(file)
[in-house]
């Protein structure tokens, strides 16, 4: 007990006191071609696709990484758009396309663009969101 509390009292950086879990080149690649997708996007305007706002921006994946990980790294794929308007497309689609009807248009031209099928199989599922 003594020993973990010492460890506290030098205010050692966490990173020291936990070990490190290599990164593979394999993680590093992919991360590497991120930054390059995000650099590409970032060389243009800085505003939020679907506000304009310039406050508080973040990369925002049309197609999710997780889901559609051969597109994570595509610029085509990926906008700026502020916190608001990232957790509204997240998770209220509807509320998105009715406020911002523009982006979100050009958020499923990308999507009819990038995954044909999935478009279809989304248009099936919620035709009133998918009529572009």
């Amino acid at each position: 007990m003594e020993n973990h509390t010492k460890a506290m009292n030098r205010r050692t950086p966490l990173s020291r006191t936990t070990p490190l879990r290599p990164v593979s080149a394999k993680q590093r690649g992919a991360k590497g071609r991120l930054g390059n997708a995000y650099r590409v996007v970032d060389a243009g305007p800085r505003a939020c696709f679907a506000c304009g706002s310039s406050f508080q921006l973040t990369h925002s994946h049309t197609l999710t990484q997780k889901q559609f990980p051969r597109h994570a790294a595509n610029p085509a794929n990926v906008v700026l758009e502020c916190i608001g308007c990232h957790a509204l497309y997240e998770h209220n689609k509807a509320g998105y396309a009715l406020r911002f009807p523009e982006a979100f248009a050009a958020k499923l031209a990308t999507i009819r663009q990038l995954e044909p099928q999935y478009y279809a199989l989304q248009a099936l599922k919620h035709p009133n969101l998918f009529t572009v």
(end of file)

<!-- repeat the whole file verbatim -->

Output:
[in-house]
């Protein structure tokens, strides 16, 4: 007990006191071609696709990484758009396309663009969101 509390009292950086879990080149690649997708996007305007706002921006994946990980790294794929308007497309689609009807248009031209099928199989599922 003594020993973990010492460890506290030098205010050692966490990173020291936990070990490190290599990164593979394999993680590093992919991360590497991120930054390059995000650099590409970032060389243009800085505003939020679907506000304009310039406050508080973040990369925002049309197609999710997780889901559609051969597109994570595509610029085509990926906008700026502020916190608001990232957790509204997240998770209220509807509320998105009715406020911002523009982006979100050009958020499923990308999507009819990038995954044909999935478009279809989304248009099936919620035709009133998918009529572009």
């Amino acid at each position: 007990m003594e020993n973990h509390t010492k460890a506290m009292n030098r205010r050692t950086p966490l990173s020291r006191t936990t070990p490190l879990r290599p990164v593979s080149a394999k993680q590093r690649g992919a991360k590497g071609r991120l930054g390059n997708a995000y650099r590409v996007v970032d060389a243009g305007p800085r505003a939020c696709f679907a506000c304009g706002s310039s406050f508080q921006l973040t990369h925002s994946h049309t197609l999710t990484q997780k889901q559609f990980p051969r597109h994570a790294a595509n610029p085509a794929n990926v906008v700026l758009e502020c916190i608001g308007c990232h957790a509204l497309y997240e998770h209220n689609k509807a509320g998105y396309a009715l406020r911002f009807p523009e982006a979100f248009a050009a958020k499923l031209a990308t999507i009819r663009q990038l995954e044909p099928q999935y478009y279809a199989l989304q248009a099936l599922k919620h035709p009133n969101l998918f009529t572009v």